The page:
Crosby, Stills, Nash & Young played three nights of their 1974 tour, August 19, 20 and 21, at the Capital Centre in Largo, MD.
The long since demolished Cap Centre was state of the art when it opened the previous December. Its “Telscreen” was the first video replay system in an indoor arena. Concerts were simulcast on screens suspended from the center-hung scoreboard so the stage could be seen close up, even from the rafters. Turns out they saved the concert videos.* Four songs from those 40 year old shows can now be seen, and more songs heard in the box set of the recently released CSNY 1974:
I was there all three nights — very good seats for one, not so good seats for another and snuck into the third. I am again hearing and even seeing performances I actually witnessed live, a relatively rare occurrence for most concert goers in those days long before cell phones. The shows are as good as I remember them. Crosby, Stills, Nash and Young played together in the opening and closing sets. Each of the four did a solo acoustic set in between. They changed the setlist each evening (unlike Jesse Colin Young, whose opening act remained the same, down to the stage patter) and Young came off as the best by far on all three nights. Of course, I am re-experiencing the concerts through a mist of nostalgia.
This set also acts as a marker along the path of my evolving musical taste. Ironically, my then 19 year old self did not believe my taste would ever change. I arrogantly proclaimed that good music was good music and I would continue to listen to the same artists as I grew older, just adding new ones to the canon.
Then punk came along.
Punk wiped the slate clean for me. It slammed me onto a completely different musical path. Not only did I compulsively collect all of the new punk and new wave bands coming out, I also reverse engineered the sound to discover pre-punk bands like the New York Dolls, the Stooges and, especially, the Velvet Underground (I was already somewhat aware of the VU due to David Bowie and Lou Reed’s solo career, but I finally really got them — I had not previously believed in “acquired tastes,” either). Punk also led me to place garage bands — both big, like Van Morrison’s Them, and small, like the largely forgotten Nuggets bands — I thought I knew well in a completely new context; they no longer led to Springsteen, but to the Ramones.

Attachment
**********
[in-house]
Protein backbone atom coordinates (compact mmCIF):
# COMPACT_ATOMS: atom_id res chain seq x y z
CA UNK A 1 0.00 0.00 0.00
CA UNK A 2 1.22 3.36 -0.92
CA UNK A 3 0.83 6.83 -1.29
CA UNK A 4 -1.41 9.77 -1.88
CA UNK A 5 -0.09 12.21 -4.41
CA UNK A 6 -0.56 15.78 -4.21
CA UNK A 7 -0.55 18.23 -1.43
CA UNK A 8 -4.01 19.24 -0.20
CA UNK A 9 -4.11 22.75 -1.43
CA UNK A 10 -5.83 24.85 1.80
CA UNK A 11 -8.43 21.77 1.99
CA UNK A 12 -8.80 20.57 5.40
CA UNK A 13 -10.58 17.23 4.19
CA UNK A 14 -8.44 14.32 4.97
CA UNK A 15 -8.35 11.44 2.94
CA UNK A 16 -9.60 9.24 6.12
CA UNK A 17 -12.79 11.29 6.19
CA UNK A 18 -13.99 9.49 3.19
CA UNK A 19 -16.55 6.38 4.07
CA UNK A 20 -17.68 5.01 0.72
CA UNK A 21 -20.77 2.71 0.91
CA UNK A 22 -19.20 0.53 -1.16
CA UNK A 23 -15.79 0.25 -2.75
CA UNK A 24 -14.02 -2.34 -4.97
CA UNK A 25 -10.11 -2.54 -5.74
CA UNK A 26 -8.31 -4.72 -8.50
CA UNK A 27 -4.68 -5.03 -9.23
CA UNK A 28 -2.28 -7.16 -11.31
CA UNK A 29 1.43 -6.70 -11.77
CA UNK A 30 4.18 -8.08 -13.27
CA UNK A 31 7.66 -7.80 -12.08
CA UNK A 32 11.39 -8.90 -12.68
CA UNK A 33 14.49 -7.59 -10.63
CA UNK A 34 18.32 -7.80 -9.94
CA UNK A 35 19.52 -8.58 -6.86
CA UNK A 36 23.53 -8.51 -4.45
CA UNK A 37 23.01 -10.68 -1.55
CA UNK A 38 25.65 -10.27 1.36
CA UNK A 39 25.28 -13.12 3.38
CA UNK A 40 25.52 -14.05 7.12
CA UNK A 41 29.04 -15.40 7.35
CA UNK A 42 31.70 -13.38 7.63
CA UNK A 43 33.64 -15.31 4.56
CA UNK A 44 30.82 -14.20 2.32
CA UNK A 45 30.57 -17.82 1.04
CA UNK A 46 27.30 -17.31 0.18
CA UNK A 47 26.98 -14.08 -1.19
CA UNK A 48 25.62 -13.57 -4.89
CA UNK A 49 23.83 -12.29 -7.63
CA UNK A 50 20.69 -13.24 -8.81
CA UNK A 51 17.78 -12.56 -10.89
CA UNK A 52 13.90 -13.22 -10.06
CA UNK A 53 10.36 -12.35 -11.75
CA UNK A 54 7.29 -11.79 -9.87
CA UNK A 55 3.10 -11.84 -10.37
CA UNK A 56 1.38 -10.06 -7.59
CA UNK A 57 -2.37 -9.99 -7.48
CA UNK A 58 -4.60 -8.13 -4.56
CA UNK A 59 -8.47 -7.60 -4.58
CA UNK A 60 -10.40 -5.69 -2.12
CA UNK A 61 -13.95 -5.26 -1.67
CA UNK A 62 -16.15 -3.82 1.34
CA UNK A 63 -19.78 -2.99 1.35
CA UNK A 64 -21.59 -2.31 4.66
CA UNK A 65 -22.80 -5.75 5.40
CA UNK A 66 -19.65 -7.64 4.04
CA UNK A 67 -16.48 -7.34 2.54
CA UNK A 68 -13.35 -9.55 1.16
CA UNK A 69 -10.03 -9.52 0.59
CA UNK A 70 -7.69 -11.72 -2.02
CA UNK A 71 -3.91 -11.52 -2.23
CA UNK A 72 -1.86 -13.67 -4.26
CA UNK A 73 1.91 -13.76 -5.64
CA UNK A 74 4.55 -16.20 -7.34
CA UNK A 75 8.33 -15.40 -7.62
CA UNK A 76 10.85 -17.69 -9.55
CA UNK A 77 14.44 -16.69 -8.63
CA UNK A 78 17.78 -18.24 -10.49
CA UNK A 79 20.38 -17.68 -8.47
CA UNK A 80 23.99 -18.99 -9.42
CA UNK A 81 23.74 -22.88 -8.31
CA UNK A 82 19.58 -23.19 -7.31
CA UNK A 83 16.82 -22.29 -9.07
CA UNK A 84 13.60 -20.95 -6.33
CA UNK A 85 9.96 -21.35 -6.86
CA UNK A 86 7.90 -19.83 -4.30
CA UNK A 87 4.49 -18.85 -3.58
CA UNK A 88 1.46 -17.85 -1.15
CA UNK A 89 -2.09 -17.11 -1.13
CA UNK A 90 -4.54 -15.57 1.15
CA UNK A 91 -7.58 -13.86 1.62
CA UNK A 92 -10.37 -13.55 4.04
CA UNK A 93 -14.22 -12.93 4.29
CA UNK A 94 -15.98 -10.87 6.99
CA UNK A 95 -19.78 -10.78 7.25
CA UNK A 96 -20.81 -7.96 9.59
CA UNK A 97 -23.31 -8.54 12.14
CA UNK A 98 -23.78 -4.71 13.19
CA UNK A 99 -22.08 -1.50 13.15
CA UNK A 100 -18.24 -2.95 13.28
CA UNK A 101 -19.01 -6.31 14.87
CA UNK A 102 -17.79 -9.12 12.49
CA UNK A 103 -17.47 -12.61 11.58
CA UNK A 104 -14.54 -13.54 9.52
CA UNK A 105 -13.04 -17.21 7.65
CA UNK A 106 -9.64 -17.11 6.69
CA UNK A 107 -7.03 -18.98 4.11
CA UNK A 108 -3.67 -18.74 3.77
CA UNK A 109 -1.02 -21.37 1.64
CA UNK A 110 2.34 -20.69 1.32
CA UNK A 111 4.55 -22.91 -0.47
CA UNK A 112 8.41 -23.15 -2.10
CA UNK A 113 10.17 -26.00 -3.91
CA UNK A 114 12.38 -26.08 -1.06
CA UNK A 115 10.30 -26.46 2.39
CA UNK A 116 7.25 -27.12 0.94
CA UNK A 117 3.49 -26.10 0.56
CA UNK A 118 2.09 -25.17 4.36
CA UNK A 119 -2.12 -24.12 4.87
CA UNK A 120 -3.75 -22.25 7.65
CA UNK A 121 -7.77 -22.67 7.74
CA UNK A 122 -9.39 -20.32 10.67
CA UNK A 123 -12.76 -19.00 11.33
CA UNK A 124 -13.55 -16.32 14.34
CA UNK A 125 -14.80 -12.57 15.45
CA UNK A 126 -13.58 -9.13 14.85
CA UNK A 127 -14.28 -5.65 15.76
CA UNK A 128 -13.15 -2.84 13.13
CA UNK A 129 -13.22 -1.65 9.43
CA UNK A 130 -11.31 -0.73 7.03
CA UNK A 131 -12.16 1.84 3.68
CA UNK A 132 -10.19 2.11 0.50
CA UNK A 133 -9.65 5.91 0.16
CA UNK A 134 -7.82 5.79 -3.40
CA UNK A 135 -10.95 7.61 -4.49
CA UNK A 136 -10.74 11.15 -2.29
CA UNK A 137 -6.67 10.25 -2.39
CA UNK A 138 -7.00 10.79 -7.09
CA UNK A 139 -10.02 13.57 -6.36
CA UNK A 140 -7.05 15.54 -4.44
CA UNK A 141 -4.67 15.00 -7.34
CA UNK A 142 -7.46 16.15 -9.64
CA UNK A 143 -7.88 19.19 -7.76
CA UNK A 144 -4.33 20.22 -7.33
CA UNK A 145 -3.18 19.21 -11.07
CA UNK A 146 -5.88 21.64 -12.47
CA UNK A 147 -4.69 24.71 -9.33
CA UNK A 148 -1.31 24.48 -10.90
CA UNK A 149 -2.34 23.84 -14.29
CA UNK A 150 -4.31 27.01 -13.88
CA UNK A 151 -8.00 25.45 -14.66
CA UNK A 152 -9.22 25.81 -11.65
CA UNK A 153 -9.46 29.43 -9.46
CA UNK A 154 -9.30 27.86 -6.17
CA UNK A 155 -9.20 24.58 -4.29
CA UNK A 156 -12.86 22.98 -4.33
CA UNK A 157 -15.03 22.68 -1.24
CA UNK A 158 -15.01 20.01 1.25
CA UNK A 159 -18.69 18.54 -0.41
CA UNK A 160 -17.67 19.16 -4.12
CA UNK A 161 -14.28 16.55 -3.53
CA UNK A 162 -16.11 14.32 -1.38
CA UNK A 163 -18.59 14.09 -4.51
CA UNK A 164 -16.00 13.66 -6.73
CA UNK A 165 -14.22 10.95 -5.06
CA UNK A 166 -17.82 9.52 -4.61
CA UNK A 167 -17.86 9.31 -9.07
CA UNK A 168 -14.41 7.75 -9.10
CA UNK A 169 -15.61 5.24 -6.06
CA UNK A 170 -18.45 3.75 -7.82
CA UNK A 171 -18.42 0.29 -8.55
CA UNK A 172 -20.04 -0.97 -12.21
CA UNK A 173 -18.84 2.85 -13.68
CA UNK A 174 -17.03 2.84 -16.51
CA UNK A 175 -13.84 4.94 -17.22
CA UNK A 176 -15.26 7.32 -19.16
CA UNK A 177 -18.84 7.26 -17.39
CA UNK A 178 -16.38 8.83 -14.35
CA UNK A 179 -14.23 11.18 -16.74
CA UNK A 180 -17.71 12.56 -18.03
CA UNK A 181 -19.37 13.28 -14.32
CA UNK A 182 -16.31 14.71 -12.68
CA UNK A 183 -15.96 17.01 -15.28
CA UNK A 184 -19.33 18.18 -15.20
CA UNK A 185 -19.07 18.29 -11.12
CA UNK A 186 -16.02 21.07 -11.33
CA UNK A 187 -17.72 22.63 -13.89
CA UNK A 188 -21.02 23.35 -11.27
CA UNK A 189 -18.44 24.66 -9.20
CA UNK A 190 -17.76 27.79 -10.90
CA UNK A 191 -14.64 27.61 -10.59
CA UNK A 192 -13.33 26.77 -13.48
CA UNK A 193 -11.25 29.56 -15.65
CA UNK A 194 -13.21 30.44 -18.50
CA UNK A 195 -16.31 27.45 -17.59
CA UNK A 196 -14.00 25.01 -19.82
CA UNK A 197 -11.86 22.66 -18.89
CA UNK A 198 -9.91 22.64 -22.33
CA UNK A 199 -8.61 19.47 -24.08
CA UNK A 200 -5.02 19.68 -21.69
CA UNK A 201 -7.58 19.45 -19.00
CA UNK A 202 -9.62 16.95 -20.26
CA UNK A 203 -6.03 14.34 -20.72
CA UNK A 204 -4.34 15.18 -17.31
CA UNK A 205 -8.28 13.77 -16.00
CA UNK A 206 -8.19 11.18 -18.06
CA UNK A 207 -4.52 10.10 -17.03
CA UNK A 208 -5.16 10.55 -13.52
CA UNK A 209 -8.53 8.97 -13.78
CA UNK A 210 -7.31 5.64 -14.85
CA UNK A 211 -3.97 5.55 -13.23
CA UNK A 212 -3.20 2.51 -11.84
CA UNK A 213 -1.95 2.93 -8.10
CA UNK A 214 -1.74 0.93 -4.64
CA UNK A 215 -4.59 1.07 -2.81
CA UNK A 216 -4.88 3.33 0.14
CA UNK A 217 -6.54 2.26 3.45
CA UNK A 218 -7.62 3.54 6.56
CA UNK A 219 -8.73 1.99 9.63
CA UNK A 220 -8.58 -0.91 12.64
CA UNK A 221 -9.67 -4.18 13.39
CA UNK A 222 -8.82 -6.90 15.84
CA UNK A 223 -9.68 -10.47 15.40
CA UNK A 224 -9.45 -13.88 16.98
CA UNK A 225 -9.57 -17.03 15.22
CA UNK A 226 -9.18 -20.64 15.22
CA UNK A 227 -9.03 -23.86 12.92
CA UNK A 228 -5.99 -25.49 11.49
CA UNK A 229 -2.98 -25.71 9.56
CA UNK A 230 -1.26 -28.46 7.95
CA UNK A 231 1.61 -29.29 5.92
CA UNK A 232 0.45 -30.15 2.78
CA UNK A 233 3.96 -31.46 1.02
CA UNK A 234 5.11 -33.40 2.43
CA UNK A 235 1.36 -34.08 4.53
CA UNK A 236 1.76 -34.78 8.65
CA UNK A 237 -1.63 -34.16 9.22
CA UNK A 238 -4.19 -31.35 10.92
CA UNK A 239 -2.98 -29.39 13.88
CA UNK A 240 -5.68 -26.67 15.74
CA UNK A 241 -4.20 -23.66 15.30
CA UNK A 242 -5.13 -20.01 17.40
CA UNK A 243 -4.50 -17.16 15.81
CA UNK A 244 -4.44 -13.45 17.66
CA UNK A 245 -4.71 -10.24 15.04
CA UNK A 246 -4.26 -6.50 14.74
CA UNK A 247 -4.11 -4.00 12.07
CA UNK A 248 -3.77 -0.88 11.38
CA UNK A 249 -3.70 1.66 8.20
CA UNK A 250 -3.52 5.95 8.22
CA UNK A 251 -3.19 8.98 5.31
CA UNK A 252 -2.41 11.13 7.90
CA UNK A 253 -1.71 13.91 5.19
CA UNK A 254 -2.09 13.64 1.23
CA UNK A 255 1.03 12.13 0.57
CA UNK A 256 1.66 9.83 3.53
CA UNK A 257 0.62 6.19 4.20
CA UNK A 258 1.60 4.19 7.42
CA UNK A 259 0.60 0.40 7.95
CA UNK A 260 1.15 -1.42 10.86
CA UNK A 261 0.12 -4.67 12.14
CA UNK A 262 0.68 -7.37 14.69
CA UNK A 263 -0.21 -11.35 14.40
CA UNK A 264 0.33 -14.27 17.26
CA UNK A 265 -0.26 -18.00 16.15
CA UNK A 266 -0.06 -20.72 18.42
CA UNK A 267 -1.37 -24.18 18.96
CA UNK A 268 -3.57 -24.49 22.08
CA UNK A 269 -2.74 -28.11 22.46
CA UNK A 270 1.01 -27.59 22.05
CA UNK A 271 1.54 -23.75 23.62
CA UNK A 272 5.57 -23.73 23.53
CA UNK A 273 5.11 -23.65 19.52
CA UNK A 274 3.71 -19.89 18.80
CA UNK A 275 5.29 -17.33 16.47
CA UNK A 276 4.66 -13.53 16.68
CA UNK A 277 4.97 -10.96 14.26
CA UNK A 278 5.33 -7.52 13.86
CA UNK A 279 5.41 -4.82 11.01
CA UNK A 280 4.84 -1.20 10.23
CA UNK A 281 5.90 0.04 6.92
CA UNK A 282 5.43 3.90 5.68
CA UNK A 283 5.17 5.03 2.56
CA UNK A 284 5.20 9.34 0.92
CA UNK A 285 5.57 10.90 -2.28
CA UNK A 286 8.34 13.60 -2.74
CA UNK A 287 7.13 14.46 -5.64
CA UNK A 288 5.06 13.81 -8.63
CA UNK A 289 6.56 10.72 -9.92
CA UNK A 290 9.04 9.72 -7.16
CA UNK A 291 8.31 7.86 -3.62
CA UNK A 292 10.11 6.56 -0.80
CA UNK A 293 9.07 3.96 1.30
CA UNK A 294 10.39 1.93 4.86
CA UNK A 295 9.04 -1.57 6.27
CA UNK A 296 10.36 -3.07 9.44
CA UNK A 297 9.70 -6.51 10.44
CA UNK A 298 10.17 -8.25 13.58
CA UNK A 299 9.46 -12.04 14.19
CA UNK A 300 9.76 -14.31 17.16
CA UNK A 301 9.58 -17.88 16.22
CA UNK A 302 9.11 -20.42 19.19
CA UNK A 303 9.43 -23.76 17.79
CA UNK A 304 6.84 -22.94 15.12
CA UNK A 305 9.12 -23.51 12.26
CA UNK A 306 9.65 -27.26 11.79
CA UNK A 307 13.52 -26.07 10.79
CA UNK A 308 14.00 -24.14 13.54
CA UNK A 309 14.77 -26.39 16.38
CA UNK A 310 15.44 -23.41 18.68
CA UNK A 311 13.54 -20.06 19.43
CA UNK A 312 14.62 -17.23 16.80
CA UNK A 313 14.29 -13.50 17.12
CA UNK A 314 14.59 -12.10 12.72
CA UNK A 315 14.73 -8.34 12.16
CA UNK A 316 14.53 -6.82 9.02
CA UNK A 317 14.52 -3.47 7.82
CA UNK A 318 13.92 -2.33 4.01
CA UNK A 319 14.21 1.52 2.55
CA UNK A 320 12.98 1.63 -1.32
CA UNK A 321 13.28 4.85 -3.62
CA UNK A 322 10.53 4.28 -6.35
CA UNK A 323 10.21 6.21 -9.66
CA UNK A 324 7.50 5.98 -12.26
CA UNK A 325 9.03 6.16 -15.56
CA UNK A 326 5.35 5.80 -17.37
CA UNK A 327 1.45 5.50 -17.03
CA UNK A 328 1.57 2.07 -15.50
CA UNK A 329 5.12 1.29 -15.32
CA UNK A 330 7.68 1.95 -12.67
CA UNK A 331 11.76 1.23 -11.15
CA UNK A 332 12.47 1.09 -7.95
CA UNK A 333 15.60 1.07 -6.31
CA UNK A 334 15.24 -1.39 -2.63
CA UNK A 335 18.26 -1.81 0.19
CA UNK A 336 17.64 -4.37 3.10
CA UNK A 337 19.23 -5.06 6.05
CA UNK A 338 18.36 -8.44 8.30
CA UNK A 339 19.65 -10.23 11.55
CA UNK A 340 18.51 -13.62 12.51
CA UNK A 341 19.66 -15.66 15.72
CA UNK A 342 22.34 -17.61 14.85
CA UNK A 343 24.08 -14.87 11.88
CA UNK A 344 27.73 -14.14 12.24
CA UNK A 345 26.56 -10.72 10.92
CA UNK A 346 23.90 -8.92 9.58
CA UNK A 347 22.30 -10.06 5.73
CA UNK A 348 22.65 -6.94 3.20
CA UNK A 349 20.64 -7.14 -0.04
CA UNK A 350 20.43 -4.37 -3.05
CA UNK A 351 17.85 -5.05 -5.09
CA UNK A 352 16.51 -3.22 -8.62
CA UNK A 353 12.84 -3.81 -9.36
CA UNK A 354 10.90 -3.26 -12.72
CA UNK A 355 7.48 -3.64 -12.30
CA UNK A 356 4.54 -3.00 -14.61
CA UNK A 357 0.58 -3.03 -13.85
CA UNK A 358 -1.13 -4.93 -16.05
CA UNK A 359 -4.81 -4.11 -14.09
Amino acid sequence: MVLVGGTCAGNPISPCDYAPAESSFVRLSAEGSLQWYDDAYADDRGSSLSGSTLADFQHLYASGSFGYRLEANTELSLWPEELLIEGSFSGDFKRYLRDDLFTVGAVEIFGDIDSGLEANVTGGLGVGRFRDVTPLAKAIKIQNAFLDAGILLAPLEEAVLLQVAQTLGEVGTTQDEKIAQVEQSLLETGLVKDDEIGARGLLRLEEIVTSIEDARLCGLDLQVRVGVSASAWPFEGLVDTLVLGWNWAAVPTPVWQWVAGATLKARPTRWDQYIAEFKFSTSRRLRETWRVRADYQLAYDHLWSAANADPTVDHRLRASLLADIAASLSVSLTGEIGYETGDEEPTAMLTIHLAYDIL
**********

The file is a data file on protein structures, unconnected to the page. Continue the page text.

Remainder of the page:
This is not to say I no longer appreciate or even (occasionally) listen to the pre-’77 music that once meant so much to me, artists like Dylan, Springsteen, Little Feat, British Invasion bands, especially the Stones and the Who, and the many roots and branches of CSNY (in other words, ‘HFS’s playlists of the time), but I did not continue to follow their new work. Dylan and Neil Young are probably the only two of those artists whose recent releases I care about. (I also care about Leonard Cohen, but I did not really come to appreciate him as much as I now do until later, backtracking him from Nick Cave, Tindersticks and others. I am looking forward to his new album in a few weeks.)
My taste has continued to evolve and expand since that 1977 reset, adding post-punk, funk, classic and indie R&B, various strains of electronica, classical minimalism, current pop, etc. Still, sometimes it is nice to revisit a landmark from the past, even if it now seems a bit smaller than we remember it.
* Of course, this knowledge just whets my appetite for video of all of the other great concerts I saw there: from The Who and Bob Dylan and the Band in the ’70s, to Springsteen, David Bowie, P-Funk (apparently the last documented appearance of the actual Mothership) and Prince in the ’80s, to Janet Jackson and Madonna in 1990, along with many, many others.